My parents' marriage began with
a betrayal. My maternal grandfather was in the army, so my mom's family moved
around a lot. She was shy and introverted, and she struggled to make friends
and establish roots. As an adult, all she wanted was a single place to call
How to comprehend the Holy Trinity? Reflecting on her woodblock and linoleum print, Holly Meade writes, "Well, there is no comprehending the Holy Trinity. And picturing the Holy Trinity? That's not to be either. On the other hand, we've all been given imagination, and a sense of wonder and play. And so here they are, as colorful, holy personalities compelled forward on our behalf—lovely, watchful, tireless." Best known for illustrating children's books (she was awarded a Caldecott Honor), Meade has recently turned to printmaking. "Printing with woodblocks is a somewhat indirect path to take to arrive at an image. In spite of this, it frequently results in images of great immediacy." This indirect path and great immediacy meet in Holy Trinity, which unites artistic medium and an energetic sense of spirit, presence, being and the personhood of God.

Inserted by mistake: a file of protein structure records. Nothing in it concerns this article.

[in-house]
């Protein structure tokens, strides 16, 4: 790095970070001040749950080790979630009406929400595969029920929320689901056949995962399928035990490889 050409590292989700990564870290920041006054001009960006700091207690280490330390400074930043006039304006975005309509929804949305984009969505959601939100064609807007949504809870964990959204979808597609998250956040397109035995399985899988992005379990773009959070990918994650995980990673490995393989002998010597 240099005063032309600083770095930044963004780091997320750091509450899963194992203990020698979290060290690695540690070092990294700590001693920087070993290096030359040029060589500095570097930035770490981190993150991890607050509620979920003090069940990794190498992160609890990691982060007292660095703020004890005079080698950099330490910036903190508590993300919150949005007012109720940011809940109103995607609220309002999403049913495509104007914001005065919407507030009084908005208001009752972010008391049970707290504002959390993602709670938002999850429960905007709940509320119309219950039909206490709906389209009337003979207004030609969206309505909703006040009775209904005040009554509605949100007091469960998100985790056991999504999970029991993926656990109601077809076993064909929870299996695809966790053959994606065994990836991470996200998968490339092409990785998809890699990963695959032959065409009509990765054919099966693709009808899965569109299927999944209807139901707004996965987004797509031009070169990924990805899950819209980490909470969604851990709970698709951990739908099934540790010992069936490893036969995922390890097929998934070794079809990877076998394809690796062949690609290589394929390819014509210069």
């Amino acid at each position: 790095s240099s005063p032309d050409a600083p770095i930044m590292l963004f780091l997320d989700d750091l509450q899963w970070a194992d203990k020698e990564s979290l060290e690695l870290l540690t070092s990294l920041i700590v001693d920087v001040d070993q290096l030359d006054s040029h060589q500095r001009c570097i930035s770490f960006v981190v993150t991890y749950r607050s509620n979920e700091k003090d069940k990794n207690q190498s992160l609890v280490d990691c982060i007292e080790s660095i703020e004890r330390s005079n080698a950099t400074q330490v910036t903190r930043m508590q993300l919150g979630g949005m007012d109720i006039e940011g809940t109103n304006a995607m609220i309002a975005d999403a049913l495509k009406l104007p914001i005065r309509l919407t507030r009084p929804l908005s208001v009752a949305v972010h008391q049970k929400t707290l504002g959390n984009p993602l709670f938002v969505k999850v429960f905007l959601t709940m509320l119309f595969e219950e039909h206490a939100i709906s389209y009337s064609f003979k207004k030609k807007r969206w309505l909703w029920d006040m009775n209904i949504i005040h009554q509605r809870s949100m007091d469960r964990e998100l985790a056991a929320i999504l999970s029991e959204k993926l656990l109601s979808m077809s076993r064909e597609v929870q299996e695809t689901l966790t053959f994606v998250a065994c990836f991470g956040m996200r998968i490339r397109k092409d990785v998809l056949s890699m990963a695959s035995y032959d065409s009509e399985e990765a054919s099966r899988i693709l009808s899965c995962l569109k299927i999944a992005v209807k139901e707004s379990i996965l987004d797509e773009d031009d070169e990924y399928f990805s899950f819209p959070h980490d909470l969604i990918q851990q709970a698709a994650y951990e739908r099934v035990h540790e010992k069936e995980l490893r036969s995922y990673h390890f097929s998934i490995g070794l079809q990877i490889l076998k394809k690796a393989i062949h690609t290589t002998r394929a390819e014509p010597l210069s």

At a meeting of church musicians and worship leaders, the phrase comfort zone was cropping up everywhere. This was the drift of the discussion: People should feel at home in worship, especially in times like these when everything moves so quickly and nothing (including our daily bread) can be taken for granted.
We could accuse this week's texts of setting up dichotomies: Romans
wants us to live by the spirit, not the flesh. Nicodemus and Jesus trade
stories about being born from above rather than below. A bush burns and
life changes; unnatural things abound. Everyone knows that when bushes
burn, they are consumed. Everybody knows where babies come from, and
it's not from "up there."
Some years back, I was surprised to hear John called the beginner’s Gospel. Surely the Gospel to begin with was Mark, the shortest and most likely the oldest, or Luke, with all those wonderful stories. John seemed to me a second-semester topic—or a graduate-level course. I saw it as an astonishing theological elaboration and re-presentation of the person of Jesus of Nazareth seen in the other books. The testimony of those sources needed to be heard first, I thought, before John’s majestically self-describing Christ could be understood.There was an additional reason that I thought it a mistake to hand the fourth Gospel over to “baby Christians.” I thought the book dangerous.